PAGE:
Travelling overseas has always reinforced my pride in being born in Australia until this year when I found out we are a bit on the nose.
I am a proud Australian and, although I can’t trace my roots back to the First Fleet, this country has been home to my mixed-Anglo origins for many generations.
Australia Day is our official annual celebration but in truth each day living in the lucky country offers cause to be grateful for having been born and raised here.
The first crack in my rose-coloured view of being an Aussie came when I met my English husband in the late 1980s. My Pom cannot understand why Australia would consider becoming a republic by formally breaking its ties with Mother England or has he describes it “the greatest empire there ever was”. He has no comprehension as to why as a nation we were irked when the Governor General, as the Queen’s representative, dismissed an elected Prime Minister. He has no appreciation for our love of a pub band and its raw rock and roll sound. I lament that he has never been able to abide my favourite song – AC/DC’s Long Way To The Top.
However, our odd cultural clash has never once dented my pride in being an Australian.
It is when I am overseas that I really revel in being an Aussie. I puff my chest out whenever I am asked if I am Australian. I love how people wax lyrical about how beautiful Australia is and how friendly our people are. It has been one of the greatest things about being in another land – that others covert what we have. Yet in April and May this year I travelled across the developed world to study cities and I have returned not as proud as I once was.
When I arrived in London, the news was filled with stories about the people fleeing Africa for refuge in Europe. On BBC World, a group of commentators were discussing the “boat people” crisis. The host asked if Australia could be the place to turn to for solutions to which the reply was: “We are not barbarians like they are.”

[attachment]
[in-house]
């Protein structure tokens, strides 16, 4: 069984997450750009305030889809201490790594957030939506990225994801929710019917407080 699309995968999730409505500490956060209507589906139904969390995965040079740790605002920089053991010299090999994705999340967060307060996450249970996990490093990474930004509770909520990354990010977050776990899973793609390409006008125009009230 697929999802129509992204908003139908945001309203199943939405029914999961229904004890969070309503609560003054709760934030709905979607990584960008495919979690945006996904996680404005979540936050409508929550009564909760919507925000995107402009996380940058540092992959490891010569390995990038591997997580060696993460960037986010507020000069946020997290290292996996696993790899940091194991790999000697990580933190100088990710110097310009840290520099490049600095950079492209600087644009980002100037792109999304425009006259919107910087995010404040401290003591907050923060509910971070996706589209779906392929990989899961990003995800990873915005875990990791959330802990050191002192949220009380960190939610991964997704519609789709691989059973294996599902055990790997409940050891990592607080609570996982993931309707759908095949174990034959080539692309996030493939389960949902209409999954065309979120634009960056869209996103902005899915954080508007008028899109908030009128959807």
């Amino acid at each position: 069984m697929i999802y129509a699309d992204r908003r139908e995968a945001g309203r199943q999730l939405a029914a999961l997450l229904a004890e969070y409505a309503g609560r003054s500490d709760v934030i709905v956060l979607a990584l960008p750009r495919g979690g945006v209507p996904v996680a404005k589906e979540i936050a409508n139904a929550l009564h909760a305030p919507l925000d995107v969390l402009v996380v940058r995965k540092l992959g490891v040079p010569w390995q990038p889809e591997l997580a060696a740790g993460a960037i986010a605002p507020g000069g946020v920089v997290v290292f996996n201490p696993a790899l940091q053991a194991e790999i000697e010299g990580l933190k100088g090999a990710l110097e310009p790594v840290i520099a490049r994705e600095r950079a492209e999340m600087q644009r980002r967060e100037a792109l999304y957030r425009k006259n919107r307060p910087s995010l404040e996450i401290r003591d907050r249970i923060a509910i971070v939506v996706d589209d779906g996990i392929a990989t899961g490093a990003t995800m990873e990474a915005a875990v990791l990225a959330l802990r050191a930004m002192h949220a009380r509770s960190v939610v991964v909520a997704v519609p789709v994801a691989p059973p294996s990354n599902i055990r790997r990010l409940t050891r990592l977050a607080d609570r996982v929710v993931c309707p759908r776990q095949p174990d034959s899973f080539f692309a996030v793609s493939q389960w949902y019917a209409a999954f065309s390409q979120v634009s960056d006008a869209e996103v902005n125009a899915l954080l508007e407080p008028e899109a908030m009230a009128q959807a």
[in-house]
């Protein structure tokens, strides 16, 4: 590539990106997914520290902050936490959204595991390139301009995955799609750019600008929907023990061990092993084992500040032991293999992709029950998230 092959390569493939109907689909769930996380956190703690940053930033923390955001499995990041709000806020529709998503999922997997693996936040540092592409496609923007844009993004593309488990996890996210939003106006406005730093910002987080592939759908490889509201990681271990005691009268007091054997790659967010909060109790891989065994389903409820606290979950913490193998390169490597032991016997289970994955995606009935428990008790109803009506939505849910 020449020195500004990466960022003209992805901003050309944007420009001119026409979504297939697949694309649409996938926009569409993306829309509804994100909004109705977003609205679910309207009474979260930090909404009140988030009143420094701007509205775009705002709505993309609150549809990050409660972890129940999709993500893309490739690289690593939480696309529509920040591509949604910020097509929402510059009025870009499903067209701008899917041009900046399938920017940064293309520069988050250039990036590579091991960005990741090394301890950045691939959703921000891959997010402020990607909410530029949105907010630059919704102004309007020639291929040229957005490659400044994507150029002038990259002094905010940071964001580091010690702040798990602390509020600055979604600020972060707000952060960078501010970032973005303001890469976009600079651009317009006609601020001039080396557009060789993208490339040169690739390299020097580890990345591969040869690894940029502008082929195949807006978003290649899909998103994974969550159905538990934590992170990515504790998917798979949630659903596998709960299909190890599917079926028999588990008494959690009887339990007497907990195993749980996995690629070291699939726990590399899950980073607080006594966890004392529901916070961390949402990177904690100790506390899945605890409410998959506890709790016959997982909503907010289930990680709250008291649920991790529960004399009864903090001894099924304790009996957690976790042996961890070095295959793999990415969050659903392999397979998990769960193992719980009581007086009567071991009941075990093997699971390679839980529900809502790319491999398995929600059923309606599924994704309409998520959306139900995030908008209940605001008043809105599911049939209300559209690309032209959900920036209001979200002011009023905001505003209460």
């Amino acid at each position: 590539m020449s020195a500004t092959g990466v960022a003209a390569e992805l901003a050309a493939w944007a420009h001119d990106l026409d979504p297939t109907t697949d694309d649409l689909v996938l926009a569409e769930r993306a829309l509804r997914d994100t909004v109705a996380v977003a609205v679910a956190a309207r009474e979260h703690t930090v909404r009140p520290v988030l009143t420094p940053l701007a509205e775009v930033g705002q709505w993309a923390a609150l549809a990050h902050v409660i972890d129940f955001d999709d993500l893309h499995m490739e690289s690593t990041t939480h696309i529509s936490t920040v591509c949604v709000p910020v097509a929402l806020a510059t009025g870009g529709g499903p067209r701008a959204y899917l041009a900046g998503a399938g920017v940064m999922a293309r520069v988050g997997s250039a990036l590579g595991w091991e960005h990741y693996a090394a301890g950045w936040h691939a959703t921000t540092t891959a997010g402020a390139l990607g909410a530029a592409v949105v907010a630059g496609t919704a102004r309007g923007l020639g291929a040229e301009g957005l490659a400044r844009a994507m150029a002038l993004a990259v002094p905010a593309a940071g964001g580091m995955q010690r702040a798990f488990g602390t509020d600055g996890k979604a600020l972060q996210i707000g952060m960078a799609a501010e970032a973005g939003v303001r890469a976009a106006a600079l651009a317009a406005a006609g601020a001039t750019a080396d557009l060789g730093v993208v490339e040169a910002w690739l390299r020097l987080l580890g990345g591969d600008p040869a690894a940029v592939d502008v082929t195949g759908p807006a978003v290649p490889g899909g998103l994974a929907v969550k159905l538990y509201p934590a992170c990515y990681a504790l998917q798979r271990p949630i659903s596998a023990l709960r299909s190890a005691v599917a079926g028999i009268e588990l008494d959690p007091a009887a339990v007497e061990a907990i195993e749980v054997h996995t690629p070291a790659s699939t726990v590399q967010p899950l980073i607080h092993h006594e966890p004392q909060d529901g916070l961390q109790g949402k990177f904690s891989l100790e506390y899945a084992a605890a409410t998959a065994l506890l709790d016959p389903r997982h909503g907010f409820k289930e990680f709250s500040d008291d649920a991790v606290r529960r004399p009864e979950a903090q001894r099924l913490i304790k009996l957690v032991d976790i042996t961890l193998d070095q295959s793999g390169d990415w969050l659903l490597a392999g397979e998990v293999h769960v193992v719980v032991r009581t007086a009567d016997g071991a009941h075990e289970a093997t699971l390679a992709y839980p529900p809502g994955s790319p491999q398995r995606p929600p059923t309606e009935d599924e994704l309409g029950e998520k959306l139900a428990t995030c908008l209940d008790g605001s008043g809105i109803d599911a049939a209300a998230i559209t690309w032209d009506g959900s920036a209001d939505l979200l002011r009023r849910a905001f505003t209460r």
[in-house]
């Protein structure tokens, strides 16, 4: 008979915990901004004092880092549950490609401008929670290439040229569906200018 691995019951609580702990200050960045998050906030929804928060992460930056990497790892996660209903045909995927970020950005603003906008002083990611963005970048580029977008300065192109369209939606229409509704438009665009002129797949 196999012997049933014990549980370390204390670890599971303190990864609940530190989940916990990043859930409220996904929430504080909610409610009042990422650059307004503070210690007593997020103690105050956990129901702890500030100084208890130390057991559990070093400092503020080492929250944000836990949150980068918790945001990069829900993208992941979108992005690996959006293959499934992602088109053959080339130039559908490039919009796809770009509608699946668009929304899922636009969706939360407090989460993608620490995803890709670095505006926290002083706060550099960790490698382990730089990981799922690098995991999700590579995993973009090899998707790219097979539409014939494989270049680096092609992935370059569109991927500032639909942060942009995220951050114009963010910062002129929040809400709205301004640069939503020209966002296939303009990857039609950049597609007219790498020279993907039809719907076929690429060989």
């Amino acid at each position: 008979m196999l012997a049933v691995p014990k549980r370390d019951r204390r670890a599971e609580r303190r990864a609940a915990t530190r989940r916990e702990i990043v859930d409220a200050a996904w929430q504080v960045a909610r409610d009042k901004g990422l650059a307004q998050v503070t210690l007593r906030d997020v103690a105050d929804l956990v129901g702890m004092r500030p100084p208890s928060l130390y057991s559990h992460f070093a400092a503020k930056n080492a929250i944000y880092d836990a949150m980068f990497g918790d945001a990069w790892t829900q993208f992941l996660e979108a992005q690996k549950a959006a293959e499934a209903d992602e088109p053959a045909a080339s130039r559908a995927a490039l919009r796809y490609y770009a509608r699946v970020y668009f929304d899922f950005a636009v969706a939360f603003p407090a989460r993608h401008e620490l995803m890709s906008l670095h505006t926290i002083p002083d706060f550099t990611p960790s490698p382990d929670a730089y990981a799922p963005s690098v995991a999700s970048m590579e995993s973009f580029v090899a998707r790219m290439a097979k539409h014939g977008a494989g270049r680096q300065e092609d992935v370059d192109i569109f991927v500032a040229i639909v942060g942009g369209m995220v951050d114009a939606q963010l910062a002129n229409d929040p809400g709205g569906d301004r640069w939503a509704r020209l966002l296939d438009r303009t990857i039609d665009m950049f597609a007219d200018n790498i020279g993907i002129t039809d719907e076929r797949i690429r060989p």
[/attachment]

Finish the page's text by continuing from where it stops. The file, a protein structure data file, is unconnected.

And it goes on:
Throughout my travels I met people who resoundingly criticised our current Prime Minister, Tony Abbott, for his lack of world view. What usually followed was a comment or two about how we badly we treated our first female Prime Minister, Julia Gillard.
Mostly however people in other countries were confounded as to how we had enjoyed a booming economy and came through the GFC almost unscathed and yet had no money left. I was often asked: “What have you squandered it all on?”
Ouch, ouch, ouch.
Over the years Australia and Australians have relished being acknowledged for punching above our weight on the world stage. As a nation we have enjoyed being the envy of others for our easy going nature and high quality of life. Yet I fear that this period of being feted may be coming to an end. It was palpable that as a country with so many riches Australia is a bit on the nose. What a shame as I have always loved being a proud Aussie abroad.
Marion Fulker is the CEO of the Committee for Perth, a private sector funded think tank and an Adjunct Senior Research Fellow at The University of Western Australia. Her research has taken her to cities across Australia, New Zealand, the United Kingdom, Europe and the United States of America.
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